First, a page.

UK foreign minister Dominic Raab visits Indonesia and Brunei in ‘new era’ for security

Trip comes after UK strategic review call for Indo-Pacific tilt

epa09119755 A handout photo made available by the Indonesian Ministry of Foreign Affairs shows Britain Foreign Secretary Dominic Raab (L) posing with his Indonesian Counterpart Retno Marsudi (R) during their meeting in Jakarta, Indonesia, 07 April 2021. Raab is on an official visit to tighten bilateral relationships between the two countries.  EPA/INDONESIAN MINISTRY OF FOREIGN AFFAIRS / HANDOUT  HANDOUT EDITORIAL USE ONLY/NO SALES

UK Foreign Secretary Dominic Raab is visiting South-East Asia this week in his first trip to the region since Britain's defence review set out plans for an Indo-Pacific tilt and a "new era" in security.

Mr Raab met Indonesia’s President Joko Widodo in Jakarta on Wednesday to discuss Britain’s £2.7 billion ($3.74bn)  trade partnership with the world’s fourth most populous country.

He will also travel to Brunei, where a British garrison is stationed, to hold meetings with the sultan and top officials.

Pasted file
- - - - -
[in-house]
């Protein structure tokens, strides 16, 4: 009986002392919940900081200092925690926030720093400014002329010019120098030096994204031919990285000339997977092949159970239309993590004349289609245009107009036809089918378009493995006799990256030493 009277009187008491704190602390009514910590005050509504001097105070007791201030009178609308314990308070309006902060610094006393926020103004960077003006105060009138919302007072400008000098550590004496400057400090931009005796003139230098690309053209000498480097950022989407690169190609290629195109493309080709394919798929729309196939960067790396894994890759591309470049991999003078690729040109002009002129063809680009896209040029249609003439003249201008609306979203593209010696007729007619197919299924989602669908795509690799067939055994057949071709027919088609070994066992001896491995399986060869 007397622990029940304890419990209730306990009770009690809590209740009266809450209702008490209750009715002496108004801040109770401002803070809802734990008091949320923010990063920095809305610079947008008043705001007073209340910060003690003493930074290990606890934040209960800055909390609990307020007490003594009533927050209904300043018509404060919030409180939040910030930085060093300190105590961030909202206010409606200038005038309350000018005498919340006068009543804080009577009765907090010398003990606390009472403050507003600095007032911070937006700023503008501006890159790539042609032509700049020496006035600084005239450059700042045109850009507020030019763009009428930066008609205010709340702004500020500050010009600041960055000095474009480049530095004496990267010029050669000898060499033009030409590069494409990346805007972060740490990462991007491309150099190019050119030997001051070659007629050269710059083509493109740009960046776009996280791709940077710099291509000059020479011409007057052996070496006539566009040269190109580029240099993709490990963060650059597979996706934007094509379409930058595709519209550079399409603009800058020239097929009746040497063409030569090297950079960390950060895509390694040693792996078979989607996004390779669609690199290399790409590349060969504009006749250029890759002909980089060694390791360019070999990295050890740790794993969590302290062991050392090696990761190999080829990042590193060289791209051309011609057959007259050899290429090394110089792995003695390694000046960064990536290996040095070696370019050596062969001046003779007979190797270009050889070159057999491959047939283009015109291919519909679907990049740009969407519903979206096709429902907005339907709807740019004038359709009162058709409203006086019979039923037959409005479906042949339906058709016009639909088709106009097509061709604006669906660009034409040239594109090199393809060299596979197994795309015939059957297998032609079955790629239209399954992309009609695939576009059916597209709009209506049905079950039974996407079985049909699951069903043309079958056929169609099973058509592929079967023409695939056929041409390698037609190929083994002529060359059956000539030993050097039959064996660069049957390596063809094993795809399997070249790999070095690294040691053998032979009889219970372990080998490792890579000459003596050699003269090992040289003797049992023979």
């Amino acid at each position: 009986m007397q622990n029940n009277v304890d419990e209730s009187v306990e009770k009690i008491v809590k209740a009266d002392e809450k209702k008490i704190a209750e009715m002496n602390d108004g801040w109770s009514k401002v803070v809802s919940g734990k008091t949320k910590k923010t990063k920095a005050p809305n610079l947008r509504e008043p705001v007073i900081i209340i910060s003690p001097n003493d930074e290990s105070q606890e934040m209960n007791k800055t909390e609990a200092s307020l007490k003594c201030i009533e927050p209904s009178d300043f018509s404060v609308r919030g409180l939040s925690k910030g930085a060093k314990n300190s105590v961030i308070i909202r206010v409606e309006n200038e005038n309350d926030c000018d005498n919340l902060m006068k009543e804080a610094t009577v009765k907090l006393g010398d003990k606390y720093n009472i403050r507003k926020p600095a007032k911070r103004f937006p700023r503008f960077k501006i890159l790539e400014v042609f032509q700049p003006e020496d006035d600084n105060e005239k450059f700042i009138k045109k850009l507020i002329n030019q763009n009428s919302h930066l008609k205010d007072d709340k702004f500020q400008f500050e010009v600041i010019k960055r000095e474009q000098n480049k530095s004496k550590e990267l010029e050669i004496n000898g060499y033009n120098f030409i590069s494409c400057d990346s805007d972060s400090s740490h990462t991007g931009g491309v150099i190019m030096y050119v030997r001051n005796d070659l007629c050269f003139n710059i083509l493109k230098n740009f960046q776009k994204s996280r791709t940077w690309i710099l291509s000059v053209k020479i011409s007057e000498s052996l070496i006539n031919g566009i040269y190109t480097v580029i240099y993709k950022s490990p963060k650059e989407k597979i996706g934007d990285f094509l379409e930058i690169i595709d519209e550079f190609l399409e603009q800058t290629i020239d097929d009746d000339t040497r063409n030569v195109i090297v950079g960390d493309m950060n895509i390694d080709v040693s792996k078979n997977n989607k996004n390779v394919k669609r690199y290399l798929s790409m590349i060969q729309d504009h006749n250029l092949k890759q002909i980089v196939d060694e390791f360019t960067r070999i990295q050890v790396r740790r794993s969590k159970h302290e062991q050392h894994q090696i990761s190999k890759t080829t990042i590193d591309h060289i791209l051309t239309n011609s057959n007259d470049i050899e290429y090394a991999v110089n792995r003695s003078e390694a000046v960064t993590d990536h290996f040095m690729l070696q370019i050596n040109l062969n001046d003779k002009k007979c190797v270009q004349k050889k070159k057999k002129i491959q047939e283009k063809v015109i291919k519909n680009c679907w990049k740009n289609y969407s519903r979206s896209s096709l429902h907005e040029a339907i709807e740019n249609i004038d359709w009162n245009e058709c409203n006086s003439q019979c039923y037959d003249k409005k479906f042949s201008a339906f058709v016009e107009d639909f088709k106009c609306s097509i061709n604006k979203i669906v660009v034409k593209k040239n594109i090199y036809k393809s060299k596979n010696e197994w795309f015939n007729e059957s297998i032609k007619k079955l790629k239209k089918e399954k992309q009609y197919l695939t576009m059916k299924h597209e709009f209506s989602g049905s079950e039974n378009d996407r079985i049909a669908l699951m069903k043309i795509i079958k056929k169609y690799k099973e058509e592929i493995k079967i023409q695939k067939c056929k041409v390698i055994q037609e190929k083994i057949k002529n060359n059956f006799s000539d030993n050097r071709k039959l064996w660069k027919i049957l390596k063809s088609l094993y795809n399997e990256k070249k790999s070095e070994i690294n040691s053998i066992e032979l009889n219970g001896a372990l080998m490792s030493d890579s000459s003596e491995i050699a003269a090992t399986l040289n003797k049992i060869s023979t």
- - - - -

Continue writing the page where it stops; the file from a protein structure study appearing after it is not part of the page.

Brunei is the current chair of the Association of South-East Asian Nations, Asean, which Britain hopes to join as a “dialogue partner”.

Asean secretary general Lim Jock Hoi was among those to hold talks with Mr Raab in Jakarta on Wednesday.

The UK also hopes to join the 11-nation Comprehensive and Progressive Agreement for Trans-Pacific Partnership, of which Brunei is a member.

Mr Raab's trip comes ahead of the first deployment of aircraft carrier HMS Queen Elizabeth to the Indo-Pacific region, leading the UK Carrier Strike Group, later this year.

“This is my fourth visit to the region; to two key strategic partners, because the Indo-Pacific tilt is vital for the UK to grasp the economic opportunities and rise to the new challenges ahead,” Mr Raab said.

“We’re deepening our trading relationships. The Carrier Strike Group’s deployment marks the start of a new era of defence co-operation.

“And the UK is investing in long-term partnerships as a force for good in the region.”

The UK’s Integrated Review on foreign and security policy, published last month, said that Britain needs to “engage more deeply” in the region.

“Our goal: we will be the European partner with the broadest and most integrated presence in the Indo-Pacific,” the review said.

“In the decades to come it will be the crucible for many of the most pressing global challenges – from climate and biodiversity to maritime security and geopolitical competition linked to rules and norms,” it said.

The review outlined Britain's intent to "look for ways to work more closely with European partners" in the region, including France and Germany.

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